Lady Mary Wortley Montagu (1689-1762) is known to us as the author of travel writings, witty poems and remarkable letters. If it were not for Isobel Grundy's diligent work in the archives, we should not know that Lady Mary also produced prose fiction. This is hardly strange. She published in her own time neither the travel writings nor (of course) her letters to her daughter. She permitted the public to enjoy only a few poems (and one anonymously edited journal). These were written during brief periods of unusual literary confidence, and of association with literary people in London. In 1716 she travelled to Turkey, where her husband was sent as a rather incompetent ambassador. The best result of their two years' residence in Turkey was the volume familiarly known to us as Turkish Letters. By 1724 she had prepared the collection for the press. At her request, Mary Astell, the leading feminist of her day, supplied the Preface. But Montagu was persuaded, chiefly by her husband's relatives, not to do anything so foolish and damaging to her status and his career as to publish the book, and it was not printed until the 1790s, long after her death. The volume of travels and observations would probably not have pleased the authorities in Constantinople, and would certainly have been shocking to English society in the reign of George II. One of the letters describes a visit to a harem, in what is among the most elegantly erotic scenes in travel literature. Montagu constantly discusses sexual mores and paradoxically praises the unusual freedom that the complete shrouding of a supposedly modest woman can allow for the conduct of an assignation, since a woman's own husband couldn't recognise her if he met her on the street. Montagu tells us that she - a Western woman, nominally, at least, not only English but Christian - went about in heavy veils and dress disguised as a Turkish woman and was able to see sights which were forbidden to male travellers, or to Western females in European garb. At some point she disguised herself as a Turkish man in order to move about more freely still. Her letters repeatedly work on the motifs of disguise and freedom, and the relation between the two. Nobody knew better than Montagu that heavy veiling is in use in English polite society.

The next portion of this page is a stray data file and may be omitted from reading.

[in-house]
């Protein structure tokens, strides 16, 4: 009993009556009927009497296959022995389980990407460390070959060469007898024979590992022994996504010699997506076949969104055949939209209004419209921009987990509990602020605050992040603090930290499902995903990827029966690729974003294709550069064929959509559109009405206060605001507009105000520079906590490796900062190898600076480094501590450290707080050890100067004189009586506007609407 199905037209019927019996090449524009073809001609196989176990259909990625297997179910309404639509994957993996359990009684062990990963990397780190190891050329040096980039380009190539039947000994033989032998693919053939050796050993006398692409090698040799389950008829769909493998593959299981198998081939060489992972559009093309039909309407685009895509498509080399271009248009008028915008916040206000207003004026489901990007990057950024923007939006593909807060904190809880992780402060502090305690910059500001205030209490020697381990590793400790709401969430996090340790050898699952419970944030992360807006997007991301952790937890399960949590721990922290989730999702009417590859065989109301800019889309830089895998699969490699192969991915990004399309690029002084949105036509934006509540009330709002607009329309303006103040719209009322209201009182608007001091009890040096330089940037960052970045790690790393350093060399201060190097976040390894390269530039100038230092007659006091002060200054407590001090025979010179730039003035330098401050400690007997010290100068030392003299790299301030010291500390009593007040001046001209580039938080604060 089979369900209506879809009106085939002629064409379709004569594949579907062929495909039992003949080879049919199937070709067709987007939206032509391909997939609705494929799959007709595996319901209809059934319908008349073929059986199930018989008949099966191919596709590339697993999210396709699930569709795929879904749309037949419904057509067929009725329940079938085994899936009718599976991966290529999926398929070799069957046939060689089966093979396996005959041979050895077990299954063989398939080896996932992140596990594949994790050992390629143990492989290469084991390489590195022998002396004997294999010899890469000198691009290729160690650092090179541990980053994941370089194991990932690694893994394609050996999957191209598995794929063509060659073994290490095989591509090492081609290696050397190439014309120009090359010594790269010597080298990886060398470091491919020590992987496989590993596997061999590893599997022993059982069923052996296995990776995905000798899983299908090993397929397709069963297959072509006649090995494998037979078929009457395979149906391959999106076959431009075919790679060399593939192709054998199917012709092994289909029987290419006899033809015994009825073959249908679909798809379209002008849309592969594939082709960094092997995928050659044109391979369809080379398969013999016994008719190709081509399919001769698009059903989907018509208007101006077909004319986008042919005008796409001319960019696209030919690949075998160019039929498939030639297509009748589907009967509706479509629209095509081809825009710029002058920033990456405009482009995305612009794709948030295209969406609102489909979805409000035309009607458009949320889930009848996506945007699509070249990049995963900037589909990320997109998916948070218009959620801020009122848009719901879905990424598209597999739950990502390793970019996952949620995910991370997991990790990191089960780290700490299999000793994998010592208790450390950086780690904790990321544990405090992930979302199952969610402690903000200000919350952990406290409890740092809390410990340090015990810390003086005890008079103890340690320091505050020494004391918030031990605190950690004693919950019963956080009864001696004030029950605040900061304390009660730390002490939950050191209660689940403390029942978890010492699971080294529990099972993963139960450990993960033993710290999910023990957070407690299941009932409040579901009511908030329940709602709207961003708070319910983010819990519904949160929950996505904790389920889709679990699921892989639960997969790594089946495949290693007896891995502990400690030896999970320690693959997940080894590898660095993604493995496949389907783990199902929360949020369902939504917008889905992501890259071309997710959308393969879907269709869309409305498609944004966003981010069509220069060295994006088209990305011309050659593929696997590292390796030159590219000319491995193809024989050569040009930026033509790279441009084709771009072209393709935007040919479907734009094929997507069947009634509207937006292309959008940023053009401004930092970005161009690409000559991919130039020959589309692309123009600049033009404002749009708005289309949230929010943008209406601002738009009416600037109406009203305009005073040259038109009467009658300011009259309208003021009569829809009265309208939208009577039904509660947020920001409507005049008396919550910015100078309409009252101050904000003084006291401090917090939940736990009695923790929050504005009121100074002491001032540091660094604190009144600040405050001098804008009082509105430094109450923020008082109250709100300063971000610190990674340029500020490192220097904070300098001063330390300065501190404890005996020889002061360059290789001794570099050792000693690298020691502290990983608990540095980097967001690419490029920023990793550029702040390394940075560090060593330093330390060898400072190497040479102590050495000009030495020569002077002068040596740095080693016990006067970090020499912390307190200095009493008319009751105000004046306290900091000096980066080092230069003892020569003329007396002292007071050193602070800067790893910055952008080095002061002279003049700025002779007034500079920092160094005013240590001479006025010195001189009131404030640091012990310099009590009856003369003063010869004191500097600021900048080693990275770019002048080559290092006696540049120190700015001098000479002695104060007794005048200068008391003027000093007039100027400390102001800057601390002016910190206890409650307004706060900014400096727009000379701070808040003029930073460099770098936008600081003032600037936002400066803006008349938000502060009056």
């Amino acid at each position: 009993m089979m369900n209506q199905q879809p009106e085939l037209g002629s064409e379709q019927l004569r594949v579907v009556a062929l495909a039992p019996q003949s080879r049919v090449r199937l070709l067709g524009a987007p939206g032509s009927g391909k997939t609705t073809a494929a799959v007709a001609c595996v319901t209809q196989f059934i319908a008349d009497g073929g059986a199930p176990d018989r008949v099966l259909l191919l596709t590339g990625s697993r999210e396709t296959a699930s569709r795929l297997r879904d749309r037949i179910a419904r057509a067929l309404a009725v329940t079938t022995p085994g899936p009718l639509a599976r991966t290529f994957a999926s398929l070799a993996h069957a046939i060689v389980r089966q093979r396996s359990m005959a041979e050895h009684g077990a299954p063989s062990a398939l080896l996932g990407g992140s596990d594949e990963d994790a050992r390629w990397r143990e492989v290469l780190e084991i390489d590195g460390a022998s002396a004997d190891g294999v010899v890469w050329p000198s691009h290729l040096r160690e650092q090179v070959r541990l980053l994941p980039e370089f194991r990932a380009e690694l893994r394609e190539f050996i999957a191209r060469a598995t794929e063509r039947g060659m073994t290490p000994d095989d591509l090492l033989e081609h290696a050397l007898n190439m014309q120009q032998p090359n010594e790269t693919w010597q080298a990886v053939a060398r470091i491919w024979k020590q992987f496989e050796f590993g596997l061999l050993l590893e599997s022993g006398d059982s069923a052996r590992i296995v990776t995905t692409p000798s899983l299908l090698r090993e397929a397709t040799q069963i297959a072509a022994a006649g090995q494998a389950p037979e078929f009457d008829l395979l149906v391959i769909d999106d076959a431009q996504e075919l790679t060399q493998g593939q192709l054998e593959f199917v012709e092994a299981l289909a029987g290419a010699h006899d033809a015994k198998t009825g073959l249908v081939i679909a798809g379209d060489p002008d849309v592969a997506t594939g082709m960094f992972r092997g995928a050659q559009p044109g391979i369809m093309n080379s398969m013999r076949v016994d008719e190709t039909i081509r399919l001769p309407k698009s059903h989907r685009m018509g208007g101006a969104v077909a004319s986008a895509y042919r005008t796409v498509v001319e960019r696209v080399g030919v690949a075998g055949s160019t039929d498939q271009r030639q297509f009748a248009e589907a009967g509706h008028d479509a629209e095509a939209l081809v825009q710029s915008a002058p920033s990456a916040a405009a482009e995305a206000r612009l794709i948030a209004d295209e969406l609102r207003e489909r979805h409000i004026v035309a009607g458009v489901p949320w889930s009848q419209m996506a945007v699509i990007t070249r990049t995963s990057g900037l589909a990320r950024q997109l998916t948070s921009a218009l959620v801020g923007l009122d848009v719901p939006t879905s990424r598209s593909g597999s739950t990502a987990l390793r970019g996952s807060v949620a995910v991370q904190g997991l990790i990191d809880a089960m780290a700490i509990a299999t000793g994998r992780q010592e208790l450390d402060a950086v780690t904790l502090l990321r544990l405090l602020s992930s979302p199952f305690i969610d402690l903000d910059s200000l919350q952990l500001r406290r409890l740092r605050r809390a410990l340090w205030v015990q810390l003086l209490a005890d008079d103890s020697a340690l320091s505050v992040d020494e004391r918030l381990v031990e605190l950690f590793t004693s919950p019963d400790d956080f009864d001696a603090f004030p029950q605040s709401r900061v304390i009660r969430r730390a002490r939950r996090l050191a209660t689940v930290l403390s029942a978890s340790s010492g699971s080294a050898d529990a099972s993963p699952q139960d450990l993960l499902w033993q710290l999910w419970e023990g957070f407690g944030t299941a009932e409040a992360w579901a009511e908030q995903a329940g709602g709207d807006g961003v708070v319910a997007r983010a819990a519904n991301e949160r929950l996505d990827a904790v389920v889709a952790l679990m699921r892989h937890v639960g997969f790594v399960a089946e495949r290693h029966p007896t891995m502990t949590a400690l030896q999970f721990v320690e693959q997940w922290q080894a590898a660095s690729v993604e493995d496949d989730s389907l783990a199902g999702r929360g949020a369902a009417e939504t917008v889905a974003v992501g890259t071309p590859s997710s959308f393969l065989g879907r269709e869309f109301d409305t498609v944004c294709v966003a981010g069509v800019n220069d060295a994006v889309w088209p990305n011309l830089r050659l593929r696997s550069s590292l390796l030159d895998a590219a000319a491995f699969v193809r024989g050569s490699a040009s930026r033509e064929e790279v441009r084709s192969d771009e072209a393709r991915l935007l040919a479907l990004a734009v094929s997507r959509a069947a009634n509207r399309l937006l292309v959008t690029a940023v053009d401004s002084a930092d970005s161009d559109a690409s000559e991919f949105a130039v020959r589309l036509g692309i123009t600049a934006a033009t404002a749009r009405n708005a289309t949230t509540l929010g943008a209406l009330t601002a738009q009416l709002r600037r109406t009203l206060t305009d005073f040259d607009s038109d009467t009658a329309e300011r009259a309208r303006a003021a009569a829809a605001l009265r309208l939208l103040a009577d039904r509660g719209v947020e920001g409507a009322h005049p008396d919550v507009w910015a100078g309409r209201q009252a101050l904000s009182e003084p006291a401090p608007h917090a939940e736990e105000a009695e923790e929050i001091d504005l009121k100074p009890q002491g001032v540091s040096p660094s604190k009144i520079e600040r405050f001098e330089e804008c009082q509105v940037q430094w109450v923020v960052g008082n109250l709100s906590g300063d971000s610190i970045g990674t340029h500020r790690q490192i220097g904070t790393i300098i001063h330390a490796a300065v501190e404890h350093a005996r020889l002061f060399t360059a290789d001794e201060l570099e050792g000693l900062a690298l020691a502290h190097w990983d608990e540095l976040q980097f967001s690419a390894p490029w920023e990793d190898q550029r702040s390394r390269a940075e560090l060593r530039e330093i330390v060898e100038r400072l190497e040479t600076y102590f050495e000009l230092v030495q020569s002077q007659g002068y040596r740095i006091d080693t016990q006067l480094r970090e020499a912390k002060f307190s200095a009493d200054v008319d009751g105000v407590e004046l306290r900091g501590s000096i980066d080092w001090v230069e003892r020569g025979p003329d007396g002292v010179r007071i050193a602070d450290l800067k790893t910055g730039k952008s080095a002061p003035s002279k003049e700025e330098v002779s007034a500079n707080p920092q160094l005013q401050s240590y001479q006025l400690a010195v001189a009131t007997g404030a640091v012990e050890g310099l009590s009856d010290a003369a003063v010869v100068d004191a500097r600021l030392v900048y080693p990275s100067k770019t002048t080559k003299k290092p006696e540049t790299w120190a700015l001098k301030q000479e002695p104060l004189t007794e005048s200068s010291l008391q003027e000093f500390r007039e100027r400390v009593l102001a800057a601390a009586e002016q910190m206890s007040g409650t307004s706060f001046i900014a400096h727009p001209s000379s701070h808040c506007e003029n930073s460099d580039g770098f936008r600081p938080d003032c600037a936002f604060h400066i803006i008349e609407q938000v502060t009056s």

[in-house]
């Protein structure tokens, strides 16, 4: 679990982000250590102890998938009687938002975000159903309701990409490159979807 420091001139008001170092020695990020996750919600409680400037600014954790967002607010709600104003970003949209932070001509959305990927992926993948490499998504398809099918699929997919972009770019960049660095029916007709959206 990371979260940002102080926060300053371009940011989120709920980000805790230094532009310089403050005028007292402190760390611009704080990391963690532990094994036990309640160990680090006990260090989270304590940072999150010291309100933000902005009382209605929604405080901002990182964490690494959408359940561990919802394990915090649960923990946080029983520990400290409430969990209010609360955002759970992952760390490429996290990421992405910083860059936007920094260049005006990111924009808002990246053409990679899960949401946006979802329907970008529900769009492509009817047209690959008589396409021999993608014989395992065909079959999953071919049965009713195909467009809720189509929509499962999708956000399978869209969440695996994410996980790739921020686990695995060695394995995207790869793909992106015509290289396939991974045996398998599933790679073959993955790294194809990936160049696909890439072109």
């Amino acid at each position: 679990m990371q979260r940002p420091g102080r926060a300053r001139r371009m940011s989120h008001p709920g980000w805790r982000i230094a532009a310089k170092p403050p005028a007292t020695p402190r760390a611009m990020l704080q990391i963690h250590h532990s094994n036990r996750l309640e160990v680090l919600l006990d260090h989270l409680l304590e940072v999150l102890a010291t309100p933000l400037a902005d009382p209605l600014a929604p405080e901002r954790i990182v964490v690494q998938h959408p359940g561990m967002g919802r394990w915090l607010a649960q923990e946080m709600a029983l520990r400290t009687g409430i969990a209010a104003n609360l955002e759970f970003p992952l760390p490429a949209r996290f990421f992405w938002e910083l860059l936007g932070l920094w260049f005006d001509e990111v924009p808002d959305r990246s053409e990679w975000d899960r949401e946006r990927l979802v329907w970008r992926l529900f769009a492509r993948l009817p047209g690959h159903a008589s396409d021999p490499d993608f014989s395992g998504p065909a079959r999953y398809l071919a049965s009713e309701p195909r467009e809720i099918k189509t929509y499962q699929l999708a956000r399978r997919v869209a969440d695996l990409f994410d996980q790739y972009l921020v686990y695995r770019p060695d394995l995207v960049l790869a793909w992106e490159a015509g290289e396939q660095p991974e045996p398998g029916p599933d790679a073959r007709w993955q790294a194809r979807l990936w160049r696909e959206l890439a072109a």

LRB 31 October 1996 | PDF Download